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History: About Chicago and Turabian

What is Chicago style?

The Chicago Manual of Style presents two basic documentation systems:
  (1) notes and bibliography 
  (2) author-date.

Choosing between the two often depends on subject matter and nature of sources cited, as each system is favored by different groups of scholars.

  • The notes and bibliography style is preferred by many in the humanities.
  • The author-date system has long been used by those in the physical, natural, and social sciences.In this system
  • sources are briefly cited in the text, usually in parentheses, by author’s last name and date of publication
  • short citations are amplified in a list of references, where full bibliographic information is provided.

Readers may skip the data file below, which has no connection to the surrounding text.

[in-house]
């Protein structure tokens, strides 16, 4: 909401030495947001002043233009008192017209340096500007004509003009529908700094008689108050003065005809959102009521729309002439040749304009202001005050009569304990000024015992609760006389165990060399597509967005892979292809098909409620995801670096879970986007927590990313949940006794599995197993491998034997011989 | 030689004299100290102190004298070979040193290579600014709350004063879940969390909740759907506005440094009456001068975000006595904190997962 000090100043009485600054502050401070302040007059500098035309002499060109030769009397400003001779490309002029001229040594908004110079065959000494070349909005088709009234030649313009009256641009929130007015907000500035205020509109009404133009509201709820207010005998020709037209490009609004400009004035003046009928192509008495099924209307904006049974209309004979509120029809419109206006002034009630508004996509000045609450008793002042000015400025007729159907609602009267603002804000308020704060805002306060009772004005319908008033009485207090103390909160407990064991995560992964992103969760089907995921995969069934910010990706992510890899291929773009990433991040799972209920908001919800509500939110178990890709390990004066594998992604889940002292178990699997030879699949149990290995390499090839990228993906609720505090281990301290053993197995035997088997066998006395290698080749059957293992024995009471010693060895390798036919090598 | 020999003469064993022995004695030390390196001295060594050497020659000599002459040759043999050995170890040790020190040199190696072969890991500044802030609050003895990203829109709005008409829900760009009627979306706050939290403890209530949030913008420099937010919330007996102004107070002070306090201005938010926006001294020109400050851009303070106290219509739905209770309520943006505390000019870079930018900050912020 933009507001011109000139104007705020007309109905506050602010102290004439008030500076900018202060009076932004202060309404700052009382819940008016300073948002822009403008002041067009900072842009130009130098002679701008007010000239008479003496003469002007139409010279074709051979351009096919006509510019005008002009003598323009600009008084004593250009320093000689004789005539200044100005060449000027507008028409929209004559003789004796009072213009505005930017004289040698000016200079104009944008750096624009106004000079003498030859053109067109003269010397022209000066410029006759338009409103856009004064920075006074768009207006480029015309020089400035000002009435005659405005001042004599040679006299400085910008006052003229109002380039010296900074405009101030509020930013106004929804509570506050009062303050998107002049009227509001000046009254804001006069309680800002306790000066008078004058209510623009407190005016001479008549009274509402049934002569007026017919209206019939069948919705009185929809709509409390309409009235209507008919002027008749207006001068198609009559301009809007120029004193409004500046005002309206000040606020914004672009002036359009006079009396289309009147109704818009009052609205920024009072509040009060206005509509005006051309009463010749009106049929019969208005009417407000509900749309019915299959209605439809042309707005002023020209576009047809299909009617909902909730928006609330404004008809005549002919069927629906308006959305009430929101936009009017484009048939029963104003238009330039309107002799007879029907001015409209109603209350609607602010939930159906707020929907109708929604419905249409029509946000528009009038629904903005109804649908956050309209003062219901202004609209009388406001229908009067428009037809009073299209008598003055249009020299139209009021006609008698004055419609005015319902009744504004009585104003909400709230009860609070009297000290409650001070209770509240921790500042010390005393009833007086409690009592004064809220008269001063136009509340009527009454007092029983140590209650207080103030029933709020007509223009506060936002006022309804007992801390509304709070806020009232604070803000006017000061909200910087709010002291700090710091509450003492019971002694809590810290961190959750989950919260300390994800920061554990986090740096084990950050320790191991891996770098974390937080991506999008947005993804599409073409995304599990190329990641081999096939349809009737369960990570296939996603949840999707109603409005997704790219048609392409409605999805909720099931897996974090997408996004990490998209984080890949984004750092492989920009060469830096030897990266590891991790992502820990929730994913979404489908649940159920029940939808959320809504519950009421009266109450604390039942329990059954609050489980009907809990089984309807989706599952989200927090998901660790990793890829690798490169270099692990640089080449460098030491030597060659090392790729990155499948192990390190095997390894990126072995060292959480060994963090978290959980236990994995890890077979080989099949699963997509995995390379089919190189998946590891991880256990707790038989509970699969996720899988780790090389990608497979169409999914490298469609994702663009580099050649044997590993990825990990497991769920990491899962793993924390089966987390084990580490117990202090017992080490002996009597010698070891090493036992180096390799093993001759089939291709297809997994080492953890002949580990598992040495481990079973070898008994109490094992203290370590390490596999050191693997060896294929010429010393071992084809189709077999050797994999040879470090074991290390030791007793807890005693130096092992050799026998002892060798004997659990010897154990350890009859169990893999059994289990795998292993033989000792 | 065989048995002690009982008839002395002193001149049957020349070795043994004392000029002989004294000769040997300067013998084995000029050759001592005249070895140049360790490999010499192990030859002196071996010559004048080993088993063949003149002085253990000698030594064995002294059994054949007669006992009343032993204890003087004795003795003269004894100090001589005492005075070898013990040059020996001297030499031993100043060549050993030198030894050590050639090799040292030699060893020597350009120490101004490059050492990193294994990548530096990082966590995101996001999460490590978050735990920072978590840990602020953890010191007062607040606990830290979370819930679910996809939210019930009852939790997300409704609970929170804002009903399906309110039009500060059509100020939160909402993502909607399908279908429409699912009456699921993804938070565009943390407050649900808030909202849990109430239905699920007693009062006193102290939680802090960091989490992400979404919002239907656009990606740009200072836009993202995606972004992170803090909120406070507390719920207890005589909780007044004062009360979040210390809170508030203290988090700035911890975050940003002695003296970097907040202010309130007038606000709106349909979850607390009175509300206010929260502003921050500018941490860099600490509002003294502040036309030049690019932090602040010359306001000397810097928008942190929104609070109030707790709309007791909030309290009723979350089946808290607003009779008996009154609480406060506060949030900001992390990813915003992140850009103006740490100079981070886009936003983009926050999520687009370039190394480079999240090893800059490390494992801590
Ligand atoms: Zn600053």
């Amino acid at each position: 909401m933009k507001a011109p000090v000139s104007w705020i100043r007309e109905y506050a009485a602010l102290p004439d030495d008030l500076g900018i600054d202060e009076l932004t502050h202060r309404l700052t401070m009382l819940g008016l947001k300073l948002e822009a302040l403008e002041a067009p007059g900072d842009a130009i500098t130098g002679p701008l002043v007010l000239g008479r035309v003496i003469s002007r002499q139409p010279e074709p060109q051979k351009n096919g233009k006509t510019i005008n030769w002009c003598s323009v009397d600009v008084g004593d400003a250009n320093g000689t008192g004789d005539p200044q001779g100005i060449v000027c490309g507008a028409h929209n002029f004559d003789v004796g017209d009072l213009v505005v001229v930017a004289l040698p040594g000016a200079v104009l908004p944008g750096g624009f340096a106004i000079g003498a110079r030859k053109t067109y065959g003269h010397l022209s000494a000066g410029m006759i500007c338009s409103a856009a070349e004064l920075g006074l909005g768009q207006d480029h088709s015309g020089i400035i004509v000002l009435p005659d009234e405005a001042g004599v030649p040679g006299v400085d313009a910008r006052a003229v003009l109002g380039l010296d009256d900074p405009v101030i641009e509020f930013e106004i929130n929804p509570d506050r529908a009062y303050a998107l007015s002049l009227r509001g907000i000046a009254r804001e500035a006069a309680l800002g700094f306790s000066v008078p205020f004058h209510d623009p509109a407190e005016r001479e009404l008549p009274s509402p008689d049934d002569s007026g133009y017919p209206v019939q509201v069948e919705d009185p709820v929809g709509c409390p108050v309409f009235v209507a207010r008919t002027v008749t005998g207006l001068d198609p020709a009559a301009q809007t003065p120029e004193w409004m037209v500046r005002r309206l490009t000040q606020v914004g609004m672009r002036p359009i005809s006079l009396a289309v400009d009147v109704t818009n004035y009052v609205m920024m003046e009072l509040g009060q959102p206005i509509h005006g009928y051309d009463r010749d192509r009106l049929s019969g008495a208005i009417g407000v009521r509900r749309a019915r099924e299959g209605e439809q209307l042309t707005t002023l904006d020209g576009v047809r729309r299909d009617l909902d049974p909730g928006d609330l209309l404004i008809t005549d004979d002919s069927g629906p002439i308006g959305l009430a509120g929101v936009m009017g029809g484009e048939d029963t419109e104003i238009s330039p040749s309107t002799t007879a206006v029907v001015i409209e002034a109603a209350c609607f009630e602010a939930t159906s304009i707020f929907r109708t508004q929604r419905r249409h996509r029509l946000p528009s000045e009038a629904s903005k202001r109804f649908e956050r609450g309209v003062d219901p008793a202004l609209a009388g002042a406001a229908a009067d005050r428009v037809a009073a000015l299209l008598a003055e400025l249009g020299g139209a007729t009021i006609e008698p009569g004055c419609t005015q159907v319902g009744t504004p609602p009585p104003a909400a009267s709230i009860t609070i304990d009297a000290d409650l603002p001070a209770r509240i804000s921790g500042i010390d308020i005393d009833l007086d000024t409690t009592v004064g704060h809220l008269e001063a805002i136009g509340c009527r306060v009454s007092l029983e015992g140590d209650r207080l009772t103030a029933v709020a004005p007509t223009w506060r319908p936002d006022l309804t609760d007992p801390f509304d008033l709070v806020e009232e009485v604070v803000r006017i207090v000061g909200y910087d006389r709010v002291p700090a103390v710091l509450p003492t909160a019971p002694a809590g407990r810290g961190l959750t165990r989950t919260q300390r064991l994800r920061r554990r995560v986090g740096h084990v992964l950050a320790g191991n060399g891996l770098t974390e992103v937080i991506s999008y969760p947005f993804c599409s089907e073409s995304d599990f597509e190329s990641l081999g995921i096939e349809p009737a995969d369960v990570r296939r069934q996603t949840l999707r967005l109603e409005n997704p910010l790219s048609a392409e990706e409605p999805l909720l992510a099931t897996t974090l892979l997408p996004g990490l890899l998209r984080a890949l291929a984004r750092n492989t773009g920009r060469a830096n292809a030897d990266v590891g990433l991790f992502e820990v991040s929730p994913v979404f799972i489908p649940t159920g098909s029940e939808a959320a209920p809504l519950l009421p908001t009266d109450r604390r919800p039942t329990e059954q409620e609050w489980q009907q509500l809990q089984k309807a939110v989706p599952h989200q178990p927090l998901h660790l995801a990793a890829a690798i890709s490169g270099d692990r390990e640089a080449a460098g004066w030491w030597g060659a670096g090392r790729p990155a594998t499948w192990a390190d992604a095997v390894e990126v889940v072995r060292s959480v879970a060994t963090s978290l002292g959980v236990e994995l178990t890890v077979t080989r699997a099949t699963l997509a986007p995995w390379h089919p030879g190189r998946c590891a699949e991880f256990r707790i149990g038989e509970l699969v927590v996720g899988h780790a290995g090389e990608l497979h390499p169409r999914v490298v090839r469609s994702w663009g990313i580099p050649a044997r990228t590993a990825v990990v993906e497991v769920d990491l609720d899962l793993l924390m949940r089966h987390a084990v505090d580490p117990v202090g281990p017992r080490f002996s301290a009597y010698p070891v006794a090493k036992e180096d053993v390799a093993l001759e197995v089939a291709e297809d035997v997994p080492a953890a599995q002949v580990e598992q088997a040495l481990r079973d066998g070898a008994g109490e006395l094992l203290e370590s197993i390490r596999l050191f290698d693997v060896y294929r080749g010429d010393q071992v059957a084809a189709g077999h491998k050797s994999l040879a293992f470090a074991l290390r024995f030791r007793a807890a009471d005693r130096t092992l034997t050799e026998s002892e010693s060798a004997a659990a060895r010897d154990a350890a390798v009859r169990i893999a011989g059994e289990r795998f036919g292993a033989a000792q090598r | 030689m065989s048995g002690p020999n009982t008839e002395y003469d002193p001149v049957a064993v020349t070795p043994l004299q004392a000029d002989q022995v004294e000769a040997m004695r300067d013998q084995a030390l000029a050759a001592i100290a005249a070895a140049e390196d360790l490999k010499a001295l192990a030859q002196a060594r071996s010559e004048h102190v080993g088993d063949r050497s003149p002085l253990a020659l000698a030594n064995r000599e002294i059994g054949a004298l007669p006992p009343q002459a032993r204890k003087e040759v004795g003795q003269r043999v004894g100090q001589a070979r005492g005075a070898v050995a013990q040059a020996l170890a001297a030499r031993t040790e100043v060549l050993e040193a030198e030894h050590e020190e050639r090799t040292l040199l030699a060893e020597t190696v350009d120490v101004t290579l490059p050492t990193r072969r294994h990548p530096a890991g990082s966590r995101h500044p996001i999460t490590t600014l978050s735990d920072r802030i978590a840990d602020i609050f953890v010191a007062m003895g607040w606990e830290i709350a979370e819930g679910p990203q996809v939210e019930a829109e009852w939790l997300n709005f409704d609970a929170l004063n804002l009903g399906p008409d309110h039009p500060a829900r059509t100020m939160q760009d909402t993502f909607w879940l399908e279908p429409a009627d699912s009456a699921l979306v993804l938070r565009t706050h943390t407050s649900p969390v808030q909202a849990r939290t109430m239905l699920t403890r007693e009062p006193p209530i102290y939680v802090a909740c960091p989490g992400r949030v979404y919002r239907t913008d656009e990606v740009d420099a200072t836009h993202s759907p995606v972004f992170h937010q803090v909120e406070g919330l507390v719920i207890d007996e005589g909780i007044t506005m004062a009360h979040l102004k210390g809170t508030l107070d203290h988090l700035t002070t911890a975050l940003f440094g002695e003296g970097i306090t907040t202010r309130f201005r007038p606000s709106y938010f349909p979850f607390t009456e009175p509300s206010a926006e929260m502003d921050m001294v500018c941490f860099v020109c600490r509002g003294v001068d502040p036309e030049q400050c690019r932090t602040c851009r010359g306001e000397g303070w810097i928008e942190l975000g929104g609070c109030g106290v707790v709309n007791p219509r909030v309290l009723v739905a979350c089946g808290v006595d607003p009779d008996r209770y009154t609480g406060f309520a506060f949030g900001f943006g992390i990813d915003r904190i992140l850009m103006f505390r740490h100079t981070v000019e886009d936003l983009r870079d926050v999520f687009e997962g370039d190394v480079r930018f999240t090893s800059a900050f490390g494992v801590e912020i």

Aside from the use of notes versus parenthetical references in the text, the two systems share a similar style

What is Turabian?

Named for Kate Larimore Turabian who was the graduate school dissertation secretary and editor of official publications at the University of Chicago from 1930 to 1958.

In that capacity, she wrote a small pamphlet describing the correct style for writing college dissertations, which eventually became A Manual for Writers. 

The manual begins with the research and writing process, covers source citating, and ends with style standards (spelling, quoting, puncuation, etc.).

"If one issue makes or breaks a student research project, it is the quality of the problem that the writer poses. Students with good questions (chap. 2) find more useful sources (chap. 3–4), read more thoughtfully, and make better decisions in planning and drafting their papers."

  • Research can be a lonely experience
  • Use writing and research as tools for reflection
  • Create a series of stages with deadlines during process